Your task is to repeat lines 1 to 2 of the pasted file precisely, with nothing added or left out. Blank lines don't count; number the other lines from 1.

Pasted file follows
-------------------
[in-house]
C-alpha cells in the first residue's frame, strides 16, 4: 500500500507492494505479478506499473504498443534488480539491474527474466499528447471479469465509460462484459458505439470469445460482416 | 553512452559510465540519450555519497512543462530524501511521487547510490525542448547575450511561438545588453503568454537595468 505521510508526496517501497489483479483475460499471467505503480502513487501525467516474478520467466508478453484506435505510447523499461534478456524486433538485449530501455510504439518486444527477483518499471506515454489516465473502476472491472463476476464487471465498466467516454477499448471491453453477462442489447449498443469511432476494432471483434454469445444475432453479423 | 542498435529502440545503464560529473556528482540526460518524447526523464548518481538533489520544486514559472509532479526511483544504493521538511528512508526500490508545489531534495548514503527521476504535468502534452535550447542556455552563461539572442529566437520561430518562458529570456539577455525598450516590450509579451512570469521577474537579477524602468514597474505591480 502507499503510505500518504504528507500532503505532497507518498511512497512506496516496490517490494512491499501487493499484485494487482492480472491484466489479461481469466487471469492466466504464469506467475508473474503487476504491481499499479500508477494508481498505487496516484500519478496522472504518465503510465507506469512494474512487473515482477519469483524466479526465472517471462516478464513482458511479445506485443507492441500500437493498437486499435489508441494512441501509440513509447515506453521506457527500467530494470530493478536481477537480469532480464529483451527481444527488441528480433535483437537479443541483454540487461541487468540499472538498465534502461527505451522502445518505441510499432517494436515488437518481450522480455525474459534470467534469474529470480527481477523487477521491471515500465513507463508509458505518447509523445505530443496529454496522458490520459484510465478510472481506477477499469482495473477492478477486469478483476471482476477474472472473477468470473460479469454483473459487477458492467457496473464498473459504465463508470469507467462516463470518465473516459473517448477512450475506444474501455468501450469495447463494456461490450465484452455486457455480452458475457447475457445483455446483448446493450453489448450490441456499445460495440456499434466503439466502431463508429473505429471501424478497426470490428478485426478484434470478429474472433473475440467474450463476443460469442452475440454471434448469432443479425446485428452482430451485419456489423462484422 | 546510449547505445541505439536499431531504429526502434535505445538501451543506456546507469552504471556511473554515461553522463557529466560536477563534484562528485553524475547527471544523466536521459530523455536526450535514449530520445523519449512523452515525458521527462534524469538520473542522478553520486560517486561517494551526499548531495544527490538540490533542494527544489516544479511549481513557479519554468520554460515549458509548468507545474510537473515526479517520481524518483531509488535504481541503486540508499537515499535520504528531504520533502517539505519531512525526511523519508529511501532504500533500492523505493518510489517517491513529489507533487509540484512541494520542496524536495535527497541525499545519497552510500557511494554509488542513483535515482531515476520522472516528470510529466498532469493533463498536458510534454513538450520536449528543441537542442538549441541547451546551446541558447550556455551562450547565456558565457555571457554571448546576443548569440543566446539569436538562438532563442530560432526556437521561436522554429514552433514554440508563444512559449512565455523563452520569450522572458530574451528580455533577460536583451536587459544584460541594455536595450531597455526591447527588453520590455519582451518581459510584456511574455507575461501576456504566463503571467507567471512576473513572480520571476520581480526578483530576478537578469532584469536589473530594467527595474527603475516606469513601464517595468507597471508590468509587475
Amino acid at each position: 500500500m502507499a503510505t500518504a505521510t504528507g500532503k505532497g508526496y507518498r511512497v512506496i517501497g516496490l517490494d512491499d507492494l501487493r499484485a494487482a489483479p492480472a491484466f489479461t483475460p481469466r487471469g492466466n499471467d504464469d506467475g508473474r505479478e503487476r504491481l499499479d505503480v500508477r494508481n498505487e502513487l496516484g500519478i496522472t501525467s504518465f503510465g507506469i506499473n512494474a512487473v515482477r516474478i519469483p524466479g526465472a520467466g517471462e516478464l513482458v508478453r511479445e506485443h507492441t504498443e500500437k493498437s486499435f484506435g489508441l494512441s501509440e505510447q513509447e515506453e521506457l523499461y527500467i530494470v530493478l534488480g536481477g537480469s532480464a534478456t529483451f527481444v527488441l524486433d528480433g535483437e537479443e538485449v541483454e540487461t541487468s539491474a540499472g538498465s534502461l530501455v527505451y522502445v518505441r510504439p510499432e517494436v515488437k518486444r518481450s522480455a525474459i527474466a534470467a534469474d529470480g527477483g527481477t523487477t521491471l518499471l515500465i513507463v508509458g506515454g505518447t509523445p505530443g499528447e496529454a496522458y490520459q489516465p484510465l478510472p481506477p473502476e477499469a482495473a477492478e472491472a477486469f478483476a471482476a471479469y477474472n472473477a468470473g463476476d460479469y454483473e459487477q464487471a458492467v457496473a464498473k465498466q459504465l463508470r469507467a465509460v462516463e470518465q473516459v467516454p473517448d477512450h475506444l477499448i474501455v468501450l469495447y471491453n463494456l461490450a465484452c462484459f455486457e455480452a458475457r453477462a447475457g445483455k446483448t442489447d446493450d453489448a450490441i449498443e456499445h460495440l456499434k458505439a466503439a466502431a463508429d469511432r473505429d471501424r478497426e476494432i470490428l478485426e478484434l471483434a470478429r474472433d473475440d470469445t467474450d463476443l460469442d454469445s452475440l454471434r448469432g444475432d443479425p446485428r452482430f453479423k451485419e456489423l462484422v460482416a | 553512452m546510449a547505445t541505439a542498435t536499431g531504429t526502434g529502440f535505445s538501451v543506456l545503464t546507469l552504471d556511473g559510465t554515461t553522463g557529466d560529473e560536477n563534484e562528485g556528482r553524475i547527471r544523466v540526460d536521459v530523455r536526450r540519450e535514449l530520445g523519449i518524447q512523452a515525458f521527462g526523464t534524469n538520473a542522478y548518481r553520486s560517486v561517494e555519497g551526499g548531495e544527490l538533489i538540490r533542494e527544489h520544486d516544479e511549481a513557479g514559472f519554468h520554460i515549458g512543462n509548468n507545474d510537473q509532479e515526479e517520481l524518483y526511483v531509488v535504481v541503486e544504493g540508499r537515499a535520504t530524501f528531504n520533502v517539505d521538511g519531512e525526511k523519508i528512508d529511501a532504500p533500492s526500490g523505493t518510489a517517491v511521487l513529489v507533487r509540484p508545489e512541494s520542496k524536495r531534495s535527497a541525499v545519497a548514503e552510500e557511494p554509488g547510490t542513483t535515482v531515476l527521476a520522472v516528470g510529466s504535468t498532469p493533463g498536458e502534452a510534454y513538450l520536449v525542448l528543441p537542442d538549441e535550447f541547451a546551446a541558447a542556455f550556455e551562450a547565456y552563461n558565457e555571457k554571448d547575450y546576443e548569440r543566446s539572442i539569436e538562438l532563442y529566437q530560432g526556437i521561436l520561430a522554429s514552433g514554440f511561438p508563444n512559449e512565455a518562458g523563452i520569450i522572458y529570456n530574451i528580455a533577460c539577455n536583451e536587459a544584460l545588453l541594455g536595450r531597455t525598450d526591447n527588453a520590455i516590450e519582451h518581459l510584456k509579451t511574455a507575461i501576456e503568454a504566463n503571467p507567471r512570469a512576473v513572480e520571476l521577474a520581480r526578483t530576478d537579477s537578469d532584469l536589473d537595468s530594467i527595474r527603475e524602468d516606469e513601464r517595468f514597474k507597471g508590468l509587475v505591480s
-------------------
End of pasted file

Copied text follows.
[in-house]
C-alpha cells in the first residue's frame, strides 16, 4: 500500500507492494505479478506499473504498443534488480539491474527474466499528447471479469465509460462484459458505439470469445460482416 | 553512452559510465540519450555519497512543462530524501511521487547510490525542448547575450511561438545588453503568454537595468 505521510508526496517501497489483479483475460499471467505503480502513487501525467516474478520467466508478453484506435505510447523499461534478456524486433538485449530501455510504439518486444527477483518499471506515454489516465473502476472491472463476476464487471465498466467516454477499448471491453453477462442489447449498443469511432476494432471483434454469445444475432453479423 | 542498435529502440545503464560529473556528482540526460518524447526523464548518481538533489520544486514559472509532479526511483544504493521538511528512508526500490508545489531534495548514503527521476504535468502534452535550447542556455552563461539572442529566437520561430518562458529570456539577455525598450516590450509579451512570469521577474537579477524602468514597474505591480 502507499503510505500518504504528507500532503505532497507518498511512497512506496516496490517490494512491499501487493499484485494487482492480472491484466489479461481469466487471469492466466504464469506467475508473474503487476504491481499499479500508477494508481498505487496516484500519478496522472504518465503510465507506469512494474512487473515482477519469483524466479526465472517471462516478464513482458511479445506485443507492441500500437493498437486499435489508441494512441501509440513509447515506453521506457527500467530494470530493478536481477537480469532480464529483451527481444527488441528480433535483437537479443541483454540487461541487468540499472538498465534502461527505451522502445518505441510499432517494436515488437518481450522480455525474459534470467534469474529470480527481477523487477521491471515500465513507463508509458505518447509523445505530443496529454496522458490520459484510465478510472481506477477499469482495473477492478477486469478483476471482476477474472472473477468470473460479469454483473459487477458492467457496473464498473459504465463508470469507467462516463470518465473516459473517448477512450475506444474501455468501450469495447463494456461490450465484452455486457455480452458475457447475457445483455446483448446493450453489448450490441456499445460495440456499434466503439466502431463508429473505429471501424478497426470490428478485426478484434470478429474472433473475440467474450463476443460469442452475440454471434448469432443479425446485428452482430451485419456489423462484422 | 546510449547505445541505439536499431531504429526502434535505445538501451543506456546507469552504471556511473554515461553522463557529466560536477563534484562528485553524475547527471544523466536521459530523455536526450535514449530520445523519449512523452515525458521527462534524469538520473542522478553520486560517486561517494551526499548531495544527490538540490533542494527544489516544479511549481513557479519554468520554460515549458509548468507545474510537473515526479517520481524518483531509488535504481541503486540508499537515499535520504528531504520533502517539505519531512525526511523519508529511501532504500533500492523505493518510489517517491513529489507533487509540484512541494520542496524536495535527497541525499545519497552510500557511494554509488542513483535515482531515476520522472516528470510529466498532469493533463498536458510534454513538450520536449528543441537542442538549441541547451546551446541558447550556455551562450547565456558565457555571457554571448546576443548569440543566446539569436538562438532563442530560432526556437521561436522554429514552433514554440508563444512559449512565455523563452520569450522572458530574451528580455533577460536583451536587459544584460541594455536595450531597455526591447527588453520590455519582451518581459510584456511574455507575461501576456504566463503571467507567471512576473513572480520571476520581480526578483530576478537578469532584469536589473530594467527595474527603475516606469513601464517595468507597471508590468509587475